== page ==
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The most Important item I can think of for camp would be my trusty shower nozzel.At the end of a ****** day a good shower can make you forget all the bad things that have gone wrong.The next piece of equipment to pack is a Leatherman(to change the ****** nozzle in the ****** **** hole that the wonderful company you work for thinks is adequate.)Happy trails for the summer to come Cheers

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I use my Leatherman every day.

 

I would also suggest a plastic and rubber oil filter wrench (I think it is called a "Boa") to undo a contaminated refuelling filter.

 

Watercheck paste to find out if the fuel is contaminated in the first place.

 

Refuelling gloves to prevent your hands from getting drenched when you change the filters.

 

A lighter is good to have for not only starting a fire of contaminated fuel but also for thawing a frozen lock.

 

A camera to take a picture of the resulting inferno

 

 

I thought the lighter was to ensure a write-off of the ship after a small incident, resulting in a tremendous post-crash fire? Camera's purpose is still the same.....

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If you're in camp, a sleeping bag. Some of the older camps have tempermental furnaces, and one wool blanket just doesn't cut it when the outside temp starts dropping.

 

An LED headlamp or small LED flashlight is a great thing to have any time you go into the field (regardless of the job). They are easy on batteries, the bulbs last longer than the casing on the light, and EVERYTHING is easier when you can see what you're doing.

 

If you happen to be driving the company truck, then don't leave home without booster cables, tire chains (they work for mud as well as snow), a tow strap, diesel fuel conditioner (or gas line antifreeze), and a shovel. And make sure that the spare tire is full.

 

On the topic of tire chains (since I mentioned them in the last post):

 

#1. Put them on at the shop. that way, you can make sure that they fit, and that you know how to do it (you'd be surprised at the number of trainees I get that have no idea what to do). :huh:

 

#2. Bring four bungee straps for each wheel that you may have to chain up. Makes a HUGE difference in that amount of slop in the chains, and thus a difference in the amount of body damage that chains can cause. :down:

 

#3. Some wire. Lets you tie the inside tag end to the rest of the inside chain, preventing it from ripping your brake lines to pieces. :shock:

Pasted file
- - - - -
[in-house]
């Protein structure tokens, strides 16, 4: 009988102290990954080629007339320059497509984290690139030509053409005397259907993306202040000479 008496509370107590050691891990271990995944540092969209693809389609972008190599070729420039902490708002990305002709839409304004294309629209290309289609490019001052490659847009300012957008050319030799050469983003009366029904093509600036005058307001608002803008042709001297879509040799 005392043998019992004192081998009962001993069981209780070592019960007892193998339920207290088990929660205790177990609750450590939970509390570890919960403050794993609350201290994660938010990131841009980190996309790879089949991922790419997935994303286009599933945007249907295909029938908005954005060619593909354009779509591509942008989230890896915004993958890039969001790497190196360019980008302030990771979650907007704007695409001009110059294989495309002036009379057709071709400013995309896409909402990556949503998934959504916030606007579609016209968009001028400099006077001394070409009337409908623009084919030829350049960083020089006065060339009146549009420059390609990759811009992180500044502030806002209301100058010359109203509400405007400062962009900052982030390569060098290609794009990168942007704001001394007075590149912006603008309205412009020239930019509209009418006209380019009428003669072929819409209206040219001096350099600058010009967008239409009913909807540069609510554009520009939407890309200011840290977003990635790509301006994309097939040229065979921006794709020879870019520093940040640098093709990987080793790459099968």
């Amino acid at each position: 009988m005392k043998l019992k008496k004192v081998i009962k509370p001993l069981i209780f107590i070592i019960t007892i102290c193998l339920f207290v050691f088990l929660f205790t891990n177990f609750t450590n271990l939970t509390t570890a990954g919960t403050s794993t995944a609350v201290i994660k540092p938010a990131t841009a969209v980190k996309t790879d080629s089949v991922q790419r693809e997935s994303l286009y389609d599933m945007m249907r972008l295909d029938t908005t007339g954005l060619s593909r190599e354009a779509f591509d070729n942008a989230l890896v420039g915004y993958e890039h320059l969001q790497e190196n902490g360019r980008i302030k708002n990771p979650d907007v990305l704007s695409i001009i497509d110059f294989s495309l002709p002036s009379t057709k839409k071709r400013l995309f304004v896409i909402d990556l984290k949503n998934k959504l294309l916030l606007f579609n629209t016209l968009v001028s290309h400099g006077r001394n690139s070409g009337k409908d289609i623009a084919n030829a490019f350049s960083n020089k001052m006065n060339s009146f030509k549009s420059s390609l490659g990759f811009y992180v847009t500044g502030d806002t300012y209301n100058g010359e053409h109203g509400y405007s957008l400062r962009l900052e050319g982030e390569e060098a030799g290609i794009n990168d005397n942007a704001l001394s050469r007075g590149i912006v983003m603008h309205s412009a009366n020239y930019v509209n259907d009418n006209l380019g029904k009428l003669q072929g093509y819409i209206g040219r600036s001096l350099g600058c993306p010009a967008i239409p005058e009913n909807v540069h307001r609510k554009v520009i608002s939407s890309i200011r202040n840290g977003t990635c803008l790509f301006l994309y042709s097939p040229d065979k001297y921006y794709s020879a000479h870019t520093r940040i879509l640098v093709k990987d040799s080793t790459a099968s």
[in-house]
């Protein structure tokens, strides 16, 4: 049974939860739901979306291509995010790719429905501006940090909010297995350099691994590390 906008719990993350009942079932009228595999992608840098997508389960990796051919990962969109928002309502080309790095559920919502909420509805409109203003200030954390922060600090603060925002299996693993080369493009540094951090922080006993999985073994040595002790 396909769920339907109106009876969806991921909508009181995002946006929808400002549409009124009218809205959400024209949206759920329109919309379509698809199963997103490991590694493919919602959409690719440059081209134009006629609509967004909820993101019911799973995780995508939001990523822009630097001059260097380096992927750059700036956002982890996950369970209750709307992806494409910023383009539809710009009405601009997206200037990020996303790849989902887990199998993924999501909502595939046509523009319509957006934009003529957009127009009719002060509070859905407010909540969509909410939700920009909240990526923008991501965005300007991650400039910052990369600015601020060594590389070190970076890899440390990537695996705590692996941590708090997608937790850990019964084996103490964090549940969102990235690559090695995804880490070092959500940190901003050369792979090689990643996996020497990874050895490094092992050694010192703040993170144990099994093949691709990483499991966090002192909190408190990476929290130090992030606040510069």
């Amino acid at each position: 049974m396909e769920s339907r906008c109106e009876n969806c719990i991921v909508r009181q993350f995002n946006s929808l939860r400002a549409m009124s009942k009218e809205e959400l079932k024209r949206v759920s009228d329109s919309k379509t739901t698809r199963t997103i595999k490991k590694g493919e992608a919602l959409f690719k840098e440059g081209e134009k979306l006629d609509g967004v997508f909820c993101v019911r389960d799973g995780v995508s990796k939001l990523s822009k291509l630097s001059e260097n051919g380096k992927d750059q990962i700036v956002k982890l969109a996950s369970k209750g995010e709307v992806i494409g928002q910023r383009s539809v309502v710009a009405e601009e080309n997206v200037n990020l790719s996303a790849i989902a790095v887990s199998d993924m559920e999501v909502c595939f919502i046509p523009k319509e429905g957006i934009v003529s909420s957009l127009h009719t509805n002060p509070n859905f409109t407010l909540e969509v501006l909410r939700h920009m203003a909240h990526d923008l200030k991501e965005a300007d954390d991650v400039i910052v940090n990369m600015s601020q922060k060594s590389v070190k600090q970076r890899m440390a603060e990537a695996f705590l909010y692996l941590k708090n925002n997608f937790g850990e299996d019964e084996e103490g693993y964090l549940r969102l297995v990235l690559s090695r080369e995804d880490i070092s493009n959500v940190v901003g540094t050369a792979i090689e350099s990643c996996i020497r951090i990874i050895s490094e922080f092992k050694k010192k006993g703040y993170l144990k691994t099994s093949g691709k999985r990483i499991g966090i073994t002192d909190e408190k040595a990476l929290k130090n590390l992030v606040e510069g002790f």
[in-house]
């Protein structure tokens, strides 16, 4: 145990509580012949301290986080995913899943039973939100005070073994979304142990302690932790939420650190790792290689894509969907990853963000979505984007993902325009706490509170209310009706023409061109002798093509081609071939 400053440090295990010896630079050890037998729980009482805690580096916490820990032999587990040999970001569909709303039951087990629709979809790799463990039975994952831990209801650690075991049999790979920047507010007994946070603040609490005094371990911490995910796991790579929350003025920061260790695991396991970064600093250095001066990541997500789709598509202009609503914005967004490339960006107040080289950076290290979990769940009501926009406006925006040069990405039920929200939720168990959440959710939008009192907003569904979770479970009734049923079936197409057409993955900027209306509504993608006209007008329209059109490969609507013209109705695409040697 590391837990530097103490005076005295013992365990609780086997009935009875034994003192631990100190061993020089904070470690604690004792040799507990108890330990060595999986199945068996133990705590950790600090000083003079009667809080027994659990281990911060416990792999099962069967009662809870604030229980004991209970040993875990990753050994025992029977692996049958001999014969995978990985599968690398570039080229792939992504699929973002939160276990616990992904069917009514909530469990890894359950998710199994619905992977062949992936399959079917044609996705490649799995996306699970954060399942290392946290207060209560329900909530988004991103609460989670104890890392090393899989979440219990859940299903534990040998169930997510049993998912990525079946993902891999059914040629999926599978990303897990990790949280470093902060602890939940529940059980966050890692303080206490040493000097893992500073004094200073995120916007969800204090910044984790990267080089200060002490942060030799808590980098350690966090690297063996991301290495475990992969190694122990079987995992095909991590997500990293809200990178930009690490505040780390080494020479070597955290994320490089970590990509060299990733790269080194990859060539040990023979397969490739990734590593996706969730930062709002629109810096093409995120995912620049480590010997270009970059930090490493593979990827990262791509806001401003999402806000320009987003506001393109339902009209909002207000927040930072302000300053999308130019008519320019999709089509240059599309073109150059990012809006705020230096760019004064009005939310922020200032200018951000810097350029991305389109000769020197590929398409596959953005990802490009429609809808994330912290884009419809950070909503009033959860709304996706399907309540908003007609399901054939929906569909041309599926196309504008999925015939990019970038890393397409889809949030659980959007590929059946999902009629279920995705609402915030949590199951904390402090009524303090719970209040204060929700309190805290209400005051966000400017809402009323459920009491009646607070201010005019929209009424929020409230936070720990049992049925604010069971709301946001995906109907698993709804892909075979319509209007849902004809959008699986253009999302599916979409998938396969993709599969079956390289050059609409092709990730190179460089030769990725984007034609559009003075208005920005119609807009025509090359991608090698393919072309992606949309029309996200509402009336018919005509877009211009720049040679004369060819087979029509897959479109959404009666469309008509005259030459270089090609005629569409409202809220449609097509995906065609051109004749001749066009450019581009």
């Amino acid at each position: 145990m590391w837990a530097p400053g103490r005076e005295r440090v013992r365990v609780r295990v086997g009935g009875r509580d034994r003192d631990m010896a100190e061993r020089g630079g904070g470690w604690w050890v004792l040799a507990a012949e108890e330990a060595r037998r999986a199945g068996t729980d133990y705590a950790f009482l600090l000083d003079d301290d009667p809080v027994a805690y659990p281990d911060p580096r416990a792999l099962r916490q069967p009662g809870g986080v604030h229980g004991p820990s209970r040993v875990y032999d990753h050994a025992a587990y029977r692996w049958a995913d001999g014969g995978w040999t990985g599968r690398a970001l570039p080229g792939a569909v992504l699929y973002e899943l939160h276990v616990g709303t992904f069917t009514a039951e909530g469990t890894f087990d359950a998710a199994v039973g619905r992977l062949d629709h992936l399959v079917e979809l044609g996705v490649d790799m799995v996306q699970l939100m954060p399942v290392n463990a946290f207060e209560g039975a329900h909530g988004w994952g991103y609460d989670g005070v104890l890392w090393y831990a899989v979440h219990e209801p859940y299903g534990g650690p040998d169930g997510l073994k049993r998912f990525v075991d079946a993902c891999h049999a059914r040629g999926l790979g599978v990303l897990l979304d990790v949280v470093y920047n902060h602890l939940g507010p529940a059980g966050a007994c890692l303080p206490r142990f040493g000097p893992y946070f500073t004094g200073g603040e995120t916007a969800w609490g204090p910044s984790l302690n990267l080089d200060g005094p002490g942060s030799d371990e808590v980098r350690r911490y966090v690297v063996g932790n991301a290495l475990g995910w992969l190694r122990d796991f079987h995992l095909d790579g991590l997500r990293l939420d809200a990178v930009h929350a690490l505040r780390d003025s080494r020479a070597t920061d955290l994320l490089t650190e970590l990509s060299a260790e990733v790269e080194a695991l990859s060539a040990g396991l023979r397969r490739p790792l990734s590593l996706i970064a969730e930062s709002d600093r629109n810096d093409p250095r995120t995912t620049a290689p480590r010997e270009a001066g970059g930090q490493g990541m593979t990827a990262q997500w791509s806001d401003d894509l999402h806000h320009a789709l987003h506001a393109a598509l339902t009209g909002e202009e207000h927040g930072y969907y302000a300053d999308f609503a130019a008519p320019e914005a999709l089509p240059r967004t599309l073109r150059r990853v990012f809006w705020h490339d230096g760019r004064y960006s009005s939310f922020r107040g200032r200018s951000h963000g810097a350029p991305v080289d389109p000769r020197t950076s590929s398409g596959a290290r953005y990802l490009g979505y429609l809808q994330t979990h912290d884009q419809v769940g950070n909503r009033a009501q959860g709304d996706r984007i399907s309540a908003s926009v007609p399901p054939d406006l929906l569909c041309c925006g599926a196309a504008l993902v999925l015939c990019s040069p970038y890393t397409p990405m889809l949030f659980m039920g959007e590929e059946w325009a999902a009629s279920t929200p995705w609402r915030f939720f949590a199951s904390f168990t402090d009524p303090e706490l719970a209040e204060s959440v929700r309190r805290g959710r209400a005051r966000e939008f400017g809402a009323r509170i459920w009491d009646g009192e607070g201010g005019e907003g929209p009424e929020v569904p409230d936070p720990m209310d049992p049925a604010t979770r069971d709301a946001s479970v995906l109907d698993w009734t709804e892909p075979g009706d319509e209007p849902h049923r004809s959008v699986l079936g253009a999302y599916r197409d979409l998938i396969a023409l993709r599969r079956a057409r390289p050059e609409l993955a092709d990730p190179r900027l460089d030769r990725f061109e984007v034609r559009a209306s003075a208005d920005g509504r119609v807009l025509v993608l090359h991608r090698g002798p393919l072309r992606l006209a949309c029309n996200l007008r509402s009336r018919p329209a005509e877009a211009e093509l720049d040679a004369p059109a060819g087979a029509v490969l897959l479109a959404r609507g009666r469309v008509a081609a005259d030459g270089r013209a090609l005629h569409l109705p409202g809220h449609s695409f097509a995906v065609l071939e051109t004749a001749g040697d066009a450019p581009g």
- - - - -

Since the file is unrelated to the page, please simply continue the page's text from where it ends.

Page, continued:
Ok...I'll shut up now. :D

 

Bear in mind that camp food often sucks. Bring a bottle of hot sauce. If it doesn't enhance the flavour, at least it will kill the taste.

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A few more things I forgot to mention about tire chains...

 

-Never, ever, EVER exceed 50 kph while chained up. EVER!

 

-Stop after you've drive about 1km to tighten up the chains.

 

-Keep each front window open (even if just a crack). Your ears will tell you what's going on with your chains.

 

-If a chain starts to come loose and smack something, stop. Right away. Otherwise, it can cause an incredible amount of damage in a matter of seconds.

 

-If conditions are really bad and you're going to chain up the front wheels, be very, very careful. Very few stock pickups have enough clearance in the front wheel wells to safely chain up.

 

Given that most vehicles in the field are now 4wd, and more and more people are investing in good tires, chaining up is not as common as it used to be. It can still make the difference between getting there slowly and beating your head against the steering wheel in the bottom of a creek bed...or worse.

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At the end of a very long season fire fighting in the NWT, a fellow flying for an outfit in YXX, that no longer exists, pulled out a bottle of scotch that he had carried all that summer.

It impressed the **** out of me, but then again, I am easily impressed.

But, on the real side of life, I,ve always carried a leatherman, a couple of tie wraps, and granola bars.

One guy I worked with always flew with a jar of peanut butter, just in case AFS managed to forget about him.

Have a good, safe season!

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Never leave home without head light, extra gaskets for fuel kit, tie straps, leatherman, wire coat hanger (lost a few stingers in drums) and in the winter nothing beats a collapsable shovel to dig out drums that you can't even see because the snow is so deep.

 

Also always have matches, water and a few snacks because you just never know!!

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